Property: Mobile apps to review property agents and histories


mobile app to show property agent reviews and property transaction histories


In a move to make transactions within the real estate industry more transparent, and allowing easier access to crucial information regarding real estate agents and property transaction histories, key industry players are rolling out apps with user-friendly interfaces to benefit both the agents and homeowners.   

The Council for Estate Agencies (CEA) is working with agencies to publish property transaction details - such as the price, location and the agent who closed the deal - and "TripAdvisor-like" customer ratings of the 28,000 property agents. It said this will allow consumers to find an agent who best fits their needs.

The initiative will be implemented in two phases, starting with Housing Board transactions from the end of 2018, and for private residential transactions from the end of 2019.

The measure was announced on Thursday (Feb 8) as part of the Real Estate Industry Transformation Map, which seeks to transform the facilities management and property transaction services sectors amid disruptive technology, rising consumers' expectations and a manpower crunch.

Second Minister for National Development Desmond Lee said there were two key thrusts to the map: embracing innovation and strengthening professionalism.

To do this,  the Council for Estate Agencies is leading a new Digitalised Property Transactions Workgroup to make property transactions more seamless, efficient and secure.

Formed last month, one of the cross-industry, inter-agency workgroup's goals is to share government property-related data, so that firms can automate time-consuming administrative processes, such as checks on whether an owner has fulfilled the five-year minimum occupation period for HDB flats.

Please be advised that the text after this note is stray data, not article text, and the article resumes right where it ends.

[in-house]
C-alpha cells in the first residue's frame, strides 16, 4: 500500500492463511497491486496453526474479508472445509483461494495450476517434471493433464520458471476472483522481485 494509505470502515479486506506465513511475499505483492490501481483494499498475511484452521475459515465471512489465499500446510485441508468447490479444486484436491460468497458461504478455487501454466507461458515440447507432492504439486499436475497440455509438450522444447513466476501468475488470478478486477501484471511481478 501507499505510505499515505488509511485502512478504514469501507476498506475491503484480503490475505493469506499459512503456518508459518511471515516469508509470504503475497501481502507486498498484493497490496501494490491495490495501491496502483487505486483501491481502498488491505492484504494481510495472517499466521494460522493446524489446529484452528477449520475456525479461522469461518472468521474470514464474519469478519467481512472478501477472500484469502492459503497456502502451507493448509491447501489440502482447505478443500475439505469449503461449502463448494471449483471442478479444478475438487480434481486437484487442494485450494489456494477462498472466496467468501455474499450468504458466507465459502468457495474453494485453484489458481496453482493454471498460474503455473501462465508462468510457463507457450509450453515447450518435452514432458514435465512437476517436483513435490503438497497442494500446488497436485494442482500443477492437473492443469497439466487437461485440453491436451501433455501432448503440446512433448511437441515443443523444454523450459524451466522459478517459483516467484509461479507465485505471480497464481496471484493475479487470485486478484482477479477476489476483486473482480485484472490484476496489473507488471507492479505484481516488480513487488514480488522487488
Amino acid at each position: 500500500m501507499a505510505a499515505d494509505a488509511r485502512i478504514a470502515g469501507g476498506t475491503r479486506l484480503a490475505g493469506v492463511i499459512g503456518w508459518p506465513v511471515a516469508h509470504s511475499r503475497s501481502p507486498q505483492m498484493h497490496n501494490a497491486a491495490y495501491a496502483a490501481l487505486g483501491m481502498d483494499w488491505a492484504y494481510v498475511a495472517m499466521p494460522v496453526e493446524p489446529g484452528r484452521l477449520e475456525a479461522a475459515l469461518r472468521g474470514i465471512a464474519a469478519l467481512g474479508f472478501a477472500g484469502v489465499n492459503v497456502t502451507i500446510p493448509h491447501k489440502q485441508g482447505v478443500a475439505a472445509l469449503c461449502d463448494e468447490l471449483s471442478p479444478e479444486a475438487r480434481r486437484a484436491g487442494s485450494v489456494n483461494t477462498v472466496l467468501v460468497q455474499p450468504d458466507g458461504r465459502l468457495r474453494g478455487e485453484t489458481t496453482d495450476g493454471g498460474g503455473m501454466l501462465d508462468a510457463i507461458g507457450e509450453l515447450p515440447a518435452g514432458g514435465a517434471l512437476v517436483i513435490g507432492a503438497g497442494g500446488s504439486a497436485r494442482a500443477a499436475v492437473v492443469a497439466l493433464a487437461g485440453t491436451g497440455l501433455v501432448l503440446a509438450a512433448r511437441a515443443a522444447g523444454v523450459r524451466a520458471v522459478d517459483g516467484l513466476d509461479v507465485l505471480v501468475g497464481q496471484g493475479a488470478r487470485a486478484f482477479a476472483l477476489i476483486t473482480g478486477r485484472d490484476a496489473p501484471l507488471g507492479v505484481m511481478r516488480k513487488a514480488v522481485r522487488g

By doing so, agents can focus on higher-value work, said Mr Lee, adding that such data sharing will be made progressively available from this year onwards.

The workgroup will also develop standard, digitised contract templates - such as for sales and rental transactions - and checklists for consumers and property agents by the early 2020s, to facilitate fully digitised and more secure transactions.

The council will also provide support to 100 property agency businesses to adopt IT solutions by 2020, so that they can reduce manual and time-consuming processes.

Other changes include revamping the Continuing Professional Development framework - under which agents must fulfil a minimum number of hours in order to renew their licence - by end-2018.

The review will ensure that agents gain deeper technical knowledge to perform duties in different segments of the property market and remain relevant in a changing environment. The goal is to train 4,000 property agents by 2020.

The facilities management sector will also benefit from using technology to ensure that building performance is at an optimal and sustainable level. This is especially so as the city ages, Mr Lee said.

"Current procurement practices focus more on reducing costs than enhancing service delivery," he said, adding that this gives little incentives for the sector to invest in smart solutions such as real-time monitoring or predictive maintenance systems.

To that end, the Building and Construction Authority (BCA) will form a tripartite committee that will, among other things, encourage agencies to adopt smart solutions to improve productivity.

Consultants will also be encouraged to design buildings with facilities management in mind from the get go and minimise the need for expensive retrofitting or labour-intensive maintenance later.

The J-Ops Command Centre, an integrated building and estate operations command centre overseeing about 20 JTC Corporation buildings, has allowed JTC to save more than 15 per cent in energy leakages and improved productivity by 15 per cent, Mr Lee noted.

To strengthen professionalism and upskill the workforce in the facilities management sector, the BCA will ensure that skills imparted at institutes of higher learning or under the Continuing Education and Training framework stay relevant.

The BCA is also looking to implement an industry accreditation scheme.

Estate agency ERA Realty Network (ERA) said it will fully embrace the changes, amid concerns that jobs in the industry could be affected.

Executive officer Eugene Lim said: “It is the beginning of a new journey. As a big company we will embrace this and move together.”

He added that agents will need to upgrade their skills: “It is no longer a ‘tour guide’ business with an agent simply showing people around houses. Agents need to become consultants and advisers.”

Speaker of Parliament Tan Chuan-Jin, guest of honour at ERA's Asia-Pacific Business Conference, said the Government is not setting out to take away jobs, adding: “It is to improve the quality of lives for all Singaporeans by making property transactions more pain-free and efficient.”

He added that agents should embrace technology and “run with it”. 


Article by Rachel Au-Yong and Derek Wong originally appeared in The Straits Times